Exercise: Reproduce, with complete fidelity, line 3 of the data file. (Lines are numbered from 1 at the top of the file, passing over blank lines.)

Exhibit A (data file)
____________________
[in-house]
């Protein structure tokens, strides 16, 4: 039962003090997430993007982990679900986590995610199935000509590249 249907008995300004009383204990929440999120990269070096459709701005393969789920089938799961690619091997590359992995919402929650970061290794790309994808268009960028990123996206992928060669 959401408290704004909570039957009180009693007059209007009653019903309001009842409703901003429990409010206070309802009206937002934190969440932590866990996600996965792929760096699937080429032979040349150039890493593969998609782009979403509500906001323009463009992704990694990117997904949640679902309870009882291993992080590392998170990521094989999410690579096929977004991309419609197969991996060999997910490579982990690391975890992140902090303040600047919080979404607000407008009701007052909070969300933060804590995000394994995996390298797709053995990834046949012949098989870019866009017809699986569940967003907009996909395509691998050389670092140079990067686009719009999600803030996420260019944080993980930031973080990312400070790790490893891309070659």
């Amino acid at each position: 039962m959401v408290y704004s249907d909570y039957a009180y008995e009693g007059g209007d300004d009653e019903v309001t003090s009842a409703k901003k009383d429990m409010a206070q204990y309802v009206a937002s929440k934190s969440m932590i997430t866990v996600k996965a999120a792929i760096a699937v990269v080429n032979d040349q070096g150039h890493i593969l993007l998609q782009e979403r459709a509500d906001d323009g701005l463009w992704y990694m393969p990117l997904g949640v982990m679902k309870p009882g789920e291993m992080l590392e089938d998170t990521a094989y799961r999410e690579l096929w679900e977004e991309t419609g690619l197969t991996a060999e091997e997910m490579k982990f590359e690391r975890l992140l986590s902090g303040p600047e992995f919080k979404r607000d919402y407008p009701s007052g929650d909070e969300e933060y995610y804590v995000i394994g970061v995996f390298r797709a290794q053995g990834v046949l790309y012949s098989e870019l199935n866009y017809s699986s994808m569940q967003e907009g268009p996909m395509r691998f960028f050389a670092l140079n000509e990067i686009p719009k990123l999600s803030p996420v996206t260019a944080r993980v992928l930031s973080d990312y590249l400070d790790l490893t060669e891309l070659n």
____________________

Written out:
């Amino acid at each position: 039962m959401v408290y704004s249907d909570y039957a009180y008995e009693g007059g209007d300004d009653e019903v309001t003090s009842a409703k901003k009383d429990m409010a206070q204990y309802v009206a937002s929440k934190s969440m932590i997430t866990v996600k996965a999120a792929i760096a699937v990269v080429n032979d040349q070096g150039h890493i593969l993007l998609q782009e979403r459709a509500d906001d323009g701005l463009w992704y990694m393969p990117l997904g949640v982990m679902k309870p009882g789920e291993m992080l590392e089938d998170t990521a094989y799961r999410e690579l096929w679900e977004e991309t419609g690619l197969t991996a060999e091997e997910m490579k982990f590359e690391r975890l992140l986590s902090g303040p600047e992995f919080k979404r607000d919402y407008p009701s007052g929650d909070e969300e933060y995610y804590v995000i394994g970061v995996f390298r797709a290794q053995g990834v046949l790309y012949s098989e870019l199935n866009y017809s699986s994808m569940q967003e907009g268009p996909m395509r691998f960028f050389a670092l140079n000509e990067i686009p719009k990123l999600s803030p996420v996206t260019a944080r993980v992928l930031s973080d990312y590249l400070d790790l490893t060669e891309l070659n």